Content Management System


Content Management Systems
Website Designed for Non-Technical People

A web content management system (WCMS) is a software system that provides website authoring, collaboration, and administration tools designed to allow users with little knowledge of web programming languages or markup languages to create and manage website content with relative ease. A robust WCMS provides the foundation for collaboration, offering users the ability to manage documents and output for multiple author editing and participation.

Most systems use a content repository or a database to store page content, metadata, and other information assets that might be needed by the system.




Advantages

SIMPLE CMS TIPS

Some content management systems are free, but require a large investment in time. It requires much of your time to learn, configure, administrate, setup and create different content like video galleries. These CMS programs are designed for non-programmers who aren't familiar with php or html. But the truth is one really does need to be an advanced programmer to configure and tweak them to exacting specifications of a truly custom website.



* WordPress is the most popular content management system. It originated as a blogging CMS, but later evolved into a fully-fledged CMS.

* Joomla! is a popular content management system that can be used to easily create and edit webpages, but it is more complex than Wordpress.

* Drupal is the third top used CMS and originated before WordPress and Joomla. It is more difficult to learn and understand than the above two CMSs, but is the most secure. It powers the White House site.
Some content management systems are free, such as Drupal, TYPO3, Joomla, and WordPress. Others may be affordable based on size subscriptions. Although subscriptions can be expensive, overall the cost of not having to hire full-time developers can lower the total costs. Plus software can be bought based on need for many CMSs.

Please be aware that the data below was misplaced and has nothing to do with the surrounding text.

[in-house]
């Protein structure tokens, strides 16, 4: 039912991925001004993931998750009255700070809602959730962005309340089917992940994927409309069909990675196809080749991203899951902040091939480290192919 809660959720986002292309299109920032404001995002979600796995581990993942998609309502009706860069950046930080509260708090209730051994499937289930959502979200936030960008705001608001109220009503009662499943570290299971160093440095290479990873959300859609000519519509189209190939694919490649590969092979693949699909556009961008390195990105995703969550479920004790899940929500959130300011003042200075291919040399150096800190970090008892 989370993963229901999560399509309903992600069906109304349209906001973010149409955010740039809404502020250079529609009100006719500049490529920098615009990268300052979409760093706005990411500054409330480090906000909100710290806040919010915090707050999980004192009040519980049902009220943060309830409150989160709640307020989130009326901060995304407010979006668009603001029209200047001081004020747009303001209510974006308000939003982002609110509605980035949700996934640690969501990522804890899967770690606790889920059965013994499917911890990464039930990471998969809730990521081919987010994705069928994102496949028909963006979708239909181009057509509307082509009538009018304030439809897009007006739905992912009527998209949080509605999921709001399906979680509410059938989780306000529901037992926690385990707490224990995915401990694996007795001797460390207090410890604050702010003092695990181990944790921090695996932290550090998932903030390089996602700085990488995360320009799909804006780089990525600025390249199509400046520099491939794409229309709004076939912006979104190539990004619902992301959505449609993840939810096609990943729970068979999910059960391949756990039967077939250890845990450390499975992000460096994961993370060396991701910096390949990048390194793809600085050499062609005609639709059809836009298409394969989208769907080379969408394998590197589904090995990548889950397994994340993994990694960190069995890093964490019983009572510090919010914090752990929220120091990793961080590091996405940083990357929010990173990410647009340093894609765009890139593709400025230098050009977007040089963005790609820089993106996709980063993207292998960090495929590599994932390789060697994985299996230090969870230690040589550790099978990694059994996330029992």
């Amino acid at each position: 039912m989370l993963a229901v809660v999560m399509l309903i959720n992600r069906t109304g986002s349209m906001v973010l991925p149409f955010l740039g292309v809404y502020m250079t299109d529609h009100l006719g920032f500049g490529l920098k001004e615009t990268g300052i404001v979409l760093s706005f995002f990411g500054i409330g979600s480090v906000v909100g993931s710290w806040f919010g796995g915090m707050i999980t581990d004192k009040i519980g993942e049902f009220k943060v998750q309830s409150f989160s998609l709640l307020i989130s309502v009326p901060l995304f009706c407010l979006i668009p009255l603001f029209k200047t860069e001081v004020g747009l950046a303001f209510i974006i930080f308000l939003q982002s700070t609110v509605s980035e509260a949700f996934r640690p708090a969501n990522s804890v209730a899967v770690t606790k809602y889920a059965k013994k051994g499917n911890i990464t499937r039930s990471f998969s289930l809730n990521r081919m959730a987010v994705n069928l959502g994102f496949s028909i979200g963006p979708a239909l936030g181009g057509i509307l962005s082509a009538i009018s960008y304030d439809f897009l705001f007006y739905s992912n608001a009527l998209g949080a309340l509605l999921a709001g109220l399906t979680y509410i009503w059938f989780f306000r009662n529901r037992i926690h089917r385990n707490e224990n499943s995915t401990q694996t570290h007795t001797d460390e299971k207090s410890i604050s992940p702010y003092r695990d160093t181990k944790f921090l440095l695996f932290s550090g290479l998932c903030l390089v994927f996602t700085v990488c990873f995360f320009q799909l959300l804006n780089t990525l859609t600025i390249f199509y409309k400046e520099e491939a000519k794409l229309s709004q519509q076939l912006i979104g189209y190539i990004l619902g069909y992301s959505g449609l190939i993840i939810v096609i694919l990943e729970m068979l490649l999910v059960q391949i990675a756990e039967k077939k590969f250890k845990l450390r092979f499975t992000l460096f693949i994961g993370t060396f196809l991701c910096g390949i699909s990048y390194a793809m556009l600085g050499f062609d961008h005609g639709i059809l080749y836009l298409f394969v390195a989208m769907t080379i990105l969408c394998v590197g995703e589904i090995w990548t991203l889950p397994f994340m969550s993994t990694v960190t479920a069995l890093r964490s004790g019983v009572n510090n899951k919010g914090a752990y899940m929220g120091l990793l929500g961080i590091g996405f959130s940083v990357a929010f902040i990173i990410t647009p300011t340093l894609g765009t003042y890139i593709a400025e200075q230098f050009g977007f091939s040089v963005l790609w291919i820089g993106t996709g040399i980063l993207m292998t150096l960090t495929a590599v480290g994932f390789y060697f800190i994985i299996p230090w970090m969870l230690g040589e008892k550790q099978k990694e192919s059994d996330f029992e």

Easy customization
A universal layout is created, making pages have a similar theme and design without much code. Many CMS tools use a drag and drop AJAX system for their design modes. It makes it easy, but not fast, for beginner users to edit front-ends and design.

Easy to use
CMSs are designed with non-technical people in mind. Simplicity in design of the admin UI allows website content managers and other users to update content without much training in coding or technical aspects of system maintenance.

Workflow management
CMSs provide the facility to control how content is published, when it is published, and who publishes it. Some WCMSs allow administrators to set up rules for workflow management, guiding content managers through a series of steps required for each of their tasks.

Disadvantages
Cost of implementation
Larger scale implementations may require training, planning, and certifications. Certain CMSs may require hardware installations. Commitment to the software is required on bigger investments. Commitment to training, developing, and upkeep are all costs that will be incurred for enterprise systems.

Cost of maintenance
Maintaining CMSs may require license updates, upgrades, and hardware maintenance.

Latency issues
Larger CMSs can experience latency if hardware infrastructure is not up to date, if databases are not being utilized correctly, and if web cache files that have to be reloaded every time data is updated grow large. Load balancing issues may also impair caching files.

Tool mixing
Because the URLs of many CMSs are dynamically generated with internal parameters and reference information, they are often not stable enough for static pages and other web tools, particularly search engines, to rely on them.




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